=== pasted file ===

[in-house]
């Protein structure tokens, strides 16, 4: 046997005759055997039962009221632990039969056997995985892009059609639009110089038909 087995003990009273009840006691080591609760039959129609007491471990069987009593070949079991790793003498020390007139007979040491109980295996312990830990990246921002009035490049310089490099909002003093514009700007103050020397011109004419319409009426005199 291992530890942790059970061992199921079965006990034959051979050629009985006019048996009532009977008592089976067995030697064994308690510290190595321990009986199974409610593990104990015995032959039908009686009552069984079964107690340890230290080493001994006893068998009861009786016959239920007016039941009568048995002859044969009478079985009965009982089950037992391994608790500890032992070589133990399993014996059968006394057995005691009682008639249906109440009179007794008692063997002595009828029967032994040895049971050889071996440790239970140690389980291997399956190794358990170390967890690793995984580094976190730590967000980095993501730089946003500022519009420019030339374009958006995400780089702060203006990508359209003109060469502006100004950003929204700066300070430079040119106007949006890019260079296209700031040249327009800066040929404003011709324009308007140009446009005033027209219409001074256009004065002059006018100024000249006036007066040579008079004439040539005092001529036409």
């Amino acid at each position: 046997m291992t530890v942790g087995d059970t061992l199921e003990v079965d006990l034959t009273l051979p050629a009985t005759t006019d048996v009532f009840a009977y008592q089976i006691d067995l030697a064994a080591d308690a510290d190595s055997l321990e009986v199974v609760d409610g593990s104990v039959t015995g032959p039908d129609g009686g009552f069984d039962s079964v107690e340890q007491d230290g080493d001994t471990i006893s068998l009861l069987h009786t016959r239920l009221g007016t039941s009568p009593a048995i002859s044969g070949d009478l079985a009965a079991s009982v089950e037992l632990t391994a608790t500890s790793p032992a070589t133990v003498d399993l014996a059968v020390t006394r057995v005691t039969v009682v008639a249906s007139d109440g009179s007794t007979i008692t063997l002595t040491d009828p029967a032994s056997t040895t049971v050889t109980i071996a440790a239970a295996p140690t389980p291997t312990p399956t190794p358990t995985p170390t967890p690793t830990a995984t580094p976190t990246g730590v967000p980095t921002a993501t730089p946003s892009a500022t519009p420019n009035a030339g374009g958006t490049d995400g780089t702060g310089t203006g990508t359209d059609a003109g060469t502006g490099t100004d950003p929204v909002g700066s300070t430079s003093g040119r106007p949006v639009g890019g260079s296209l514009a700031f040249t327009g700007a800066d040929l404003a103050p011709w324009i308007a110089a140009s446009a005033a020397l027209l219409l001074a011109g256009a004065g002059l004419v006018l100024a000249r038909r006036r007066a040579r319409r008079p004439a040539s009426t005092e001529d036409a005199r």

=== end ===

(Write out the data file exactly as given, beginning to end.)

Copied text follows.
[in-house]
């Protein structure tokens, strides 16, 4: 046997005759055997039962009221632990039969056997995985892009059609639009110089038909 087995003990009273009840006691080591609760039959129609007491471990069987009593070949079991790793003498020390007139007979040491109980295996312990830990990246921002009035490049310089490099909002003093514009700007103050020397011109004419319409009426005199 291992530890942790059970061992199921079965006990034959051979050629009985006019048996009532009977008592089976067995030697064994308690510290190595321990009986199974409610593990104990015995032959039908009686009552069984079964107690340890230290080493001994006893068998009861009786016959239920007016039941009568048995002859044969009478079985009965009982089950037992391994608790500890032992070589133990399993014996059968006394057995005691009682008639249906109440009179007794008692063997002595009828029967032994040895049971050889071996440790239970140690389980291997399956190794358990170390967890690793995984580094976190730590967000980095993501730089946003500022519009420019030339374009958006995400780089702060203006990508359209003109060469502006100004950003929204700066300070430079040119106007949006890019260079296209700031040249327009800066040929404003011709324009308007140009446009005033027209219409001074256009004065002059006018100024000249006036007066040579008079004439040539005092001529036409």
């Amino acid at each position: 046997m291992t530890v942790g087995d059970t061992l199921e003990v079965d006990l034959t009273l051979p050629a009985t005759t006019d048996v009532f009840a009977y008592q089976i006691d067995l030697a064994a080591d308690a510290d190595s055997l321990e009986v199974v609760d409610g593990s104990v039959t015995g032959p039908d129609g009686g009552f069984d039962s079964v107690e340890q007491d230290g080493d001994t471990i006893s068998l009861l069987h009786t016959r239920l009221g007016t039941s009568p009593a048995i002859s044969g070949d009478l079985a009965a079991s009982v089950e037992l632990t391994a608790t500890s790793p032992a070589t133990v003498d399993l014996a059968v020390t006394r057995v005691t039969v009682v008639a249906s007139d109440g009179s007794t007979i008692t063997l002595t040491d009828p029967a032994s056997t040895t049971v050889t109980i071996a440790a239970a295996p140690t389980p291997t312990p399956t190794p358990t995985p170390t967890p690793t830990a995984t580094p976190t990246g730590v967000p980095t921002a993501t730089p946003s892009a500022t519009p420019n009035a030339g374009g958006t490049d995400g780089t702060g310089t203006g990508t359209d059609a003109g060469t502006g490099t100004d950003p929204v909002g700066s300070t430079s003093g040119r106007p949006v639009g890019g260079s296209l514009a700031f040249t327009g700007a800066d040929l404003a103050p011709w324009i308007a110089a140009s446009a005033a020397l027209l219409l001074a011109g256009a004065g002059l004419v006018l100024a000249r038909r006036r007066a040579r319409r008079p004439a040539s009426t005092e001529d036409a005199r």